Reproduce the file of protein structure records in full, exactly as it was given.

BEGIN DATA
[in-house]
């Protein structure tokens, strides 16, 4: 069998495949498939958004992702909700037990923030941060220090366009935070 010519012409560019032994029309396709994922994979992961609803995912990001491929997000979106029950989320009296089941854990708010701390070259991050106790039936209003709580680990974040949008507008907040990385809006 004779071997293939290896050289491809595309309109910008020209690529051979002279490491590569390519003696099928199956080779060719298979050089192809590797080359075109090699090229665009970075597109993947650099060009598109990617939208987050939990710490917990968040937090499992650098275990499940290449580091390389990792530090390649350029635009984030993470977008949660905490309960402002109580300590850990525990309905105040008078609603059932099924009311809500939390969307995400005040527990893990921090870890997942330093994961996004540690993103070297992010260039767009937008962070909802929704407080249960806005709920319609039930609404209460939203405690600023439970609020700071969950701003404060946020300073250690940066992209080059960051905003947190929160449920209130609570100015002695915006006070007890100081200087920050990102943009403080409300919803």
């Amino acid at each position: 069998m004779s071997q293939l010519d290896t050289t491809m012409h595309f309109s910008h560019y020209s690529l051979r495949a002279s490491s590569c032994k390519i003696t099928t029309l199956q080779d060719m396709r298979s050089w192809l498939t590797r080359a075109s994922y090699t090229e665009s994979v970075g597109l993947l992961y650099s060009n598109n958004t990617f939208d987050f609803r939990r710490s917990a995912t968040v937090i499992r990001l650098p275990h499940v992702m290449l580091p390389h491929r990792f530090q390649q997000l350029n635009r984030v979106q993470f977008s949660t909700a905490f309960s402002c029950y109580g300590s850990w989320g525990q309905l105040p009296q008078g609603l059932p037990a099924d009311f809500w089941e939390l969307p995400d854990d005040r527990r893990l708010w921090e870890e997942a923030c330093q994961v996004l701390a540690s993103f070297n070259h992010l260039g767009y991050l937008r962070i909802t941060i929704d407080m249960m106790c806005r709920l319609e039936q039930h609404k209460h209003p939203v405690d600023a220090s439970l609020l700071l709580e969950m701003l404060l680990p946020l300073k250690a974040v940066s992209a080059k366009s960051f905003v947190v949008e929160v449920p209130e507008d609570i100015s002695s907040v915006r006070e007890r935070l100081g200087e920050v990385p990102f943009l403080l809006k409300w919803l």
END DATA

[in-house]
């Protein structure tokens, strides 16, 4: 069998495949498939958004992702909700037990923030941060220090366009935070 010519012409560019032994029309396709994922994979992961609803995912990001491929997000979106029950989320009296089941854990708010701390070259991050106790039936209003709580680990974040949008507008907040990385809006 004779071997293939290896050289491809595309309109910008020209690529051979002279490491590569390519003696099928199956080779060719298979050089192809590797080359075109090699090229665009970075597109993947650099060009598109990617939208987050939990710490917990968040937090499992650098275990499940290449580091390389990792530090390649350029635009984030993470977008949660905490309960402002109580300590850990525990309905105040008078609603059932099924009311809500939390969307995400005040527990893990921090870890997942330093994961996004540690993103070297992010260039767009937008962070909802929704407080249960806005709920319609039930609404209460939203405690600023439970609020700071969950701003404060946020300073250690940066992209080059960051905003947190929160449920209130609570100015002695915006006070007890100081200087920050990102943009403080409300919803």
């Amino acid at each position: 069998m004779s071997q293939l010519d290896t050289t491809m012409h595309f309109s910008h560019y020209s690529l051979r495949a002279s490491s590569c032994k390519i003696t099928t029309l199956q080779d060719m396709r298979s050089w192809l498939t590797r080359a075109s994922y090699t090229e665009s994979v970075g597109l993947l992961y650099s060009n598109n958004t990617f939208d987050f609803r939990r710490s917990a995912t968040v937090i499992r990001l650098p275990h499940v992702m290449l580091p390389h491929r990792f530090q390649q997000l350029n635009r984030v979106q993470f977008s949660t909700a905490f309960s402002c029950y109580g300590s850990w989320g525990q309905l105040p009296q008078g609603l059932p037990a099924d009311f809500w089941e939390l969307p995400d854990d005040r527990r893990l708010w921090e870890e997942a923030c330093q994961v996004l701390a540690s993103f070297n070259h992010l260039g767009y991050l937008r962070i909802t941060i929704d407080m249960m106790c806005r709920l319609e039936q039930h609404k209460h209003p939203v405690d600023a220090s439970l609020l700071l709580e969950m701003l404060l680990p946020l300073k250690a974040v940066s992209a080059k366009s960051f905003v947190v949008e929160v449920p209130e507008d609570i100015s002695s907040v915006r006070e007890r935070l100081g200087e920050v990385p990102f943009l403080l809006k409300w919803l």